Separating the motion into two, and introducing a separate motion on electoral boundary reform, wouldn’t itself make a positive difference to Labour. An electoral boundary reform bill, alone, would (we think) pass in the Commons, no? The Lib Dems and Tories both express commitment to it. So is Labour’s motive to create obstacles for the 5 May referendum on voting reform?

I think yes – but their motives seem indirect here. There are Tories who don’t want the public to vote on AV at all, let alone on the 5th of May when turnout is likely to be high, due to the coincidence of local elections that day. Labour’s motives here are more murky. They are half-ambivalent and half-supportive of voting reform, and Labour no longer maintains any predetermined opposition to AV. David Miliband would apparently welcome it, if he were leader, which he is supposed to be soon.

So if it isn’t AV itself that Labour wants to scupper (though they might not mind if it is scuppered), what they really want to scupper is the Coalition itself. It’s just a brutal, wedge-driving, pot-stirring strategy: to generate early rifts in the Coalition, and to disenfranchise and disenlighten the Lib Dems over their solitary Big Win in this Coalition deal, which is the referendum itself.

If the referendum date were to be changed away from the local elections date, and referendum turnout was thus rather low, provoking people like Bernard Jenkin to then advocate that the result isn’t conclusive enough, then Clegg might be provoked to abandon the Coalition.

That would delight Labour, really. They must feel confident that they could precipitate an early election in 2011ish, if they pot-stir successfully enough between now and then. By next Spring, Labour will have a new leader, they’ll have the polling bounce that inevitably comes with that, and if the Lib Dems look disorientated and failed in not getting the AV vote on a day of their choosing, their wider support will be highly vulnerable. Labour is already hoovering up LD support, and it’s only July 2010.

So while Labour have direct political reasons to oppose boundary reform, perhaps they have only indirect political reasons to oppose the timing of an AV referendum. Their tactics of late appear to be designed only to frustrate the Lib Dems, to kick them while their base is trembling and weak, to drive wedges in the Happy Marriage, and to set up a future election scenario that’s a highly comfortable and traditional bipartisan race.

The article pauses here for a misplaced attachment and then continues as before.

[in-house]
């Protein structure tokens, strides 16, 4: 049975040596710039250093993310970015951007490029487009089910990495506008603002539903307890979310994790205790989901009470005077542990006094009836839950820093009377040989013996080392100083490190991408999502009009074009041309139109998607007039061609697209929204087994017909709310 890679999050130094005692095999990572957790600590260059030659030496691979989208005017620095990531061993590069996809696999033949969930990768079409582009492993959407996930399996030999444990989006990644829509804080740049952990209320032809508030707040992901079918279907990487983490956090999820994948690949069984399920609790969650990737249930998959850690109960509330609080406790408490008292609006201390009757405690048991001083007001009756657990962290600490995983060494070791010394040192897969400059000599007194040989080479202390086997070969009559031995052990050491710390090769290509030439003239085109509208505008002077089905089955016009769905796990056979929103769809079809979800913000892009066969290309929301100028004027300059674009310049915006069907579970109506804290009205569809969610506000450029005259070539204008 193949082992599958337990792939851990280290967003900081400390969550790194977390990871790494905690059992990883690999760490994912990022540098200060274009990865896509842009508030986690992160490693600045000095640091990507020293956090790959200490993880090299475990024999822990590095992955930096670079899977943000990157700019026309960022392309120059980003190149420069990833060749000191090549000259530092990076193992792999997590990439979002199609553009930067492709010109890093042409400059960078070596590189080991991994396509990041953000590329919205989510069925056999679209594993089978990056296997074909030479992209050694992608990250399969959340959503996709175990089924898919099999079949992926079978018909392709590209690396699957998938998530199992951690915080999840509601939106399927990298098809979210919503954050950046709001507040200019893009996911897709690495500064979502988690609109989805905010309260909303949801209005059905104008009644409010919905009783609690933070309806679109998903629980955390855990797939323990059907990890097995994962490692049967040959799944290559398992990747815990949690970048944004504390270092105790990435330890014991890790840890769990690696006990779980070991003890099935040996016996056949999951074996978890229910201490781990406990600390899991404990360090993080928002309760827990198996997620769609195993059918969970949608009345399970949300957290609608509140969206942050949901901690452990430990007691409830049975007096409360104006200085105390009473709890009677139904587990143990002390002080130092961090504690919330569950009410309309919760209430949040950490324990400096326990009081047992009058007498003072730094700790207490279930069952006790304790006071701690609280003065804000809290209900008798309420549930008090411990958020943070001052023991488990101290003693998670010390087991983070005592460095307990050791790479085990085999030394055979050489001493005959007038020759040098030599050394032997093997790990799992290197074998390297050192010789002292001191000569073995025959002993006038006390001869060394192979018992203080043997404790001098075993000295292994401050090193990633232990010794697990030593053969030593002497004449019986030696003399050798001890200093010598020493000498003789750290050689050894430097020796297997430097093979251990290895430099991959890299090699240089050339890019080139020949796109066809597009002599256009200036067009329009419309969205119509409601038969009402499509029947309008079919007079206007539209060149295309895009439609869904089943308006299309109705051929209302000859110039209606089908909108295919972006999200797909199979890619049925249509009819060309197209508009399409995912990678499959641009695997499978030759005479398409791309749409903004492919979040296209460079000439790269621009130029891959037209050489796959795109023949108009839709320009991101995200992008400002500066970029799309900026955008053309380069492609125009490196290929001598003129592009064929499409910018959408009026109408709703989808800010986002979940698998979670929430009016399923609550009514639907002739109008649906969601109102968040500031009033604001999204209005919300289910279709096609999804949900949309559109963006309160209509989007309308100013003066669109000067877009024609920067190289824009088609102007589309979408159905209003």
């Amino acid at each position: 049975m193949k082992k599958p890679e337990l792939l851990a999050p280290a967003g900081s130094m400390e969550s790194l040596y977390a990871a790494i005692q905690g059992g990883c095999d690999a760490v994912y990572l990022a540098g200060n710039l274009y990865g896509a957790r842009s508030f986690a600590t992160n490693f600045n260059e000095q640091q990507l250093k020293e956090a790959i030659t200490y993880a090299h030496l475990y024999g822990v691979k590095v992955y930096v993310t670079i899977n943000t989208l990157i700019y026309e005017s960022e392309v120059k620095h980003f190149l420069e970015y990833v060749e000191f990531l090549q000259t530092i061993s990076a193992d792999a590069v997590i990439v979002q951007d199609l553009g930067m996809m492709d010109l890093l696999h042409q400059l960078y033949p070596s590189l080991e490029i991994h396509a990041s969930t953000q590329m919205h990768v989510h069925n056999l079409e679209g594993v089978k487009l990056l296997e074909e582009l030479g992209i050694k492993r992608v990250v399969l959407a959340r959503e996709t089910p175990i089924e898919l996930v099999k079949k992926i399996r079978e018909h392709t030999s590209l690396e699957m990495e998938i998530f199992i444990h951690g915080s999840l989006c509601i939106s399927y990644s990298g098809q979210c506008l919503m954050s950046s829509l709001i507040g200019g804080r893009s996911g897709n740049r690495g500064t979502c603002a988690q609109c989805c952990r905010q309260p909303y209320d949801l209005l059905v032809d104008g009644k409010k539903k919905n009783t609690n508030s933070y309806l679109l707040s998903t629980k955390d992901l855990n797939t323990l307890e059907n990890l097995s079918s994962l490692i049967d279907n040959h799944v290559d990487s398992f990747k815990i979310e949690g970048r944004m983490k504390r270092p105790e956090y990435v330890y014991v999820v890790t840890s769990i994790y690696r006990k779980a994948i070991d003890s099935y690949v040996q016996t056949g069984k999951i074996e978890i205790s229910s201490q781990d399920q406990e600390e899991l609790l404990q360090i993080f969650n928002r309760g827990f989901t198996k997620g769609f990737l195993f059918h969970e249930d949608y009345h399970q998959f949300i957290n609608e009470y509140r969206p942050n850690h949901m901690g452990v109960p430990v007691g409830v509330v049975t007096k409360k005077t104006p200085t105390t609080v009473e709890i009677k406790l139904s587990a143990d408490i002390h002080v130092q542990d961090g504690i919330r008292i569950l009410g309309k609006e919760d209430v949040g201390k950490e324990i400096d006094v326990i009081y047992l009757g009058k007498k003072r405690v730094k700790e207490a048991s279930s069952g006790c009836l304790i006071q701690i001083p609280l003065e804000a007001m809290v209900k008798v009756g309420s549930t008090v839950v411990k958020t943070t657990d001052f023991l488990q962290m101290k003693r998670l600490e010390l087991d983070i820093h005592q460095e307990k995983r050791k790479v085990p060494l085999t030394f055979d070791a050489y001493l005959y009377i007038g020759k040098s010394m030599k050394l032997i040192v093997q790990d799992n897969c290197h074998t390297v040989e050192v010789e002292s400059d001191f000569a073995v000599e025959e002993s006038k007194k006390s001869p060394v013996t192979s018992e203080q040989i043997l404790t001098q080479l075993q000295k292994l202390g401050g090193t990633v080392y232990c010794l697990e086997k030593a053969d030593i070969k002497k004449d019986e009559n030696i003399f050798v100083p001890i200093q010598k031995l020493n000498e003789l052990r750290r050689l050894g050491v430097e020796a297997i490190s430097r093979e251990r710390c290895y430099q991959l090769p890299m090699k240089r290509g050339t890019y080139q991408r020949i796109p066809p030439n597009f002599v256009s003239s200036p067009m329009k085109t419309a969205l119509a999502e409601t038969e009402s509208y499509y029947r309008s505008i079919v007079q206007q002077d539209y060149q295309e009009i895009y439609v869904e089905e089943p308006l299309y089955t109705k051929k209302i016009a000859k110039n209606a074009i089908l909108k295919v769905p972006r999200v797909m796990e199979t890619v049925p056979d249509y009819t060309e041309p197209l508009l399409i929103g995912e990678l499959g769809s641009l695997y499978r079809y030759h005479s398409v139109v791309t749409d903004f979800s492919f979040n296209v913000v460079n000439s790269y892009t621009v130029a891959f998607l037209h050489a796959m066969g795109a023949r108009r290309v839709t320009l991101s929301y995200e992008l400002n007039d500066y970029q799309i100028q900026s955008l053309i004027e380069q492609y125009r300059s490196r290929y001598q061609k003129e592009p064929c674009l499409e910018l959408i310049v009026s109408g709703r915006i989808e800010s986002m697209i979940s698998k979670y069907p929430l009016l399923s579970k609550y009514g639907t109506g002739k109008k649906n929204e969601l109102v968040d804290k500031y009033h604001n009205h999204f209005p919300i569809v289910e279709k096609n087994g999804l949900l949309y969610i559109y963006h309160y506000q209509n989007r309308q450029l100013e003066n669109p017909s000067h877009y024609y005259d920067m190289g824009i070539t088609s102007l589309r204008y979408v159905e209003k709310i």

I’m hoping Clegg can pull this out of the fire… he’s already argued that a referendum on 5 May, coupled with local elections, would save the country £17 million. Which is more than will be saved by abolishing the UK Film Council, so it’s (in this new Age of Austerity) no mean sum. He may want to impress that upon Cameron, and get him (with some urgency) to ensure his backbenchers don’t indulge in Labour’s proposition to wreck the Coalition through wrecking the referendum.

Filed under: Politics, UK, , , , , ,

Of Liberals and Labour

Canada and the UK share quite a bit – a Queen, a language, and an unhealthy love of chips. But they also share a common soap opera – that of their long-ruling, defeated, and now struggling, centre-left big-tent political parties.

Since its all-defining double-helix leadership was vanquished in May this year, the UK’s Labour Party appears to be at real risk of tearing itself apart with self-doubt, identity crises, and factional malice. Kiss-and-tell autobiographies by party elders betray an utter lack of concern for the party’s respectability, and add fuel to the disorienting fire of a come-one-come-all leadership contest. What’s the party about? A hard question.

The parallel saga of Canada’s Liberal Party can be instructive to Britain’s Labourites. Indeed, the two sagas appear to be differentiated mainly by a time delay of about four years. So, for any Labourites looking for an oracle as to what the mid-term future may bring them, and what post-defeat missteps to avoid, it may be helpful to take a gander across the big salty pond.

A quick review of the two stories: Tony Blair’s Labour did in 1997 what Jean Chrétien’s Liberals did four years earlier, in 1993 – unseat a dreadfully unpopular Conservative government and render it practically unelectable. The Liberals did rather a better job of it – smashing Canada’s Tories to a laughable two seats in Parliament (helped, of course, by the fact that the Tories also splintered apart into factional and regional parties: the populist, right-wing, western Reform Party, and the anti-federalist, socially liberal Bloc Québécois).

After these landslide successes, Liberal and Labour fortunes would come to resemble each other in character – both ended up more fiscally conservative than supporters had idealised, and both enjoyed success through a powerful political fusion of internal party factions. Canada had Chrétien and his finance minister Paul Martin, and the UK had Blair and his finance minister Gordon Brown. In each case, the budget men brought their wing of the party into a unified fold, both men were (rightly or wrongly) regarded as economic geniuses, but both men also coveted the job of Prime Minister – a ruinous, volcanic desire that would ultimately destroy the factional unity that was so necessary in a big-tent centrist party such as each of these.

The Liberals, with their four-year headstart on Labour, suffered from this earlier as well. By 2000, the Chrétien/Martin rivalry had become a soap operatic nightmare, and the defining feature of the party itself. That, coupled with the perceived unelectability of the hated Tories, contributed to Liberal policy drift. If you barely need to try anymore, where are the ideas coming from? Competition, that fount of political creativity, was not directed against other, apparently moribund parties – it was directed within.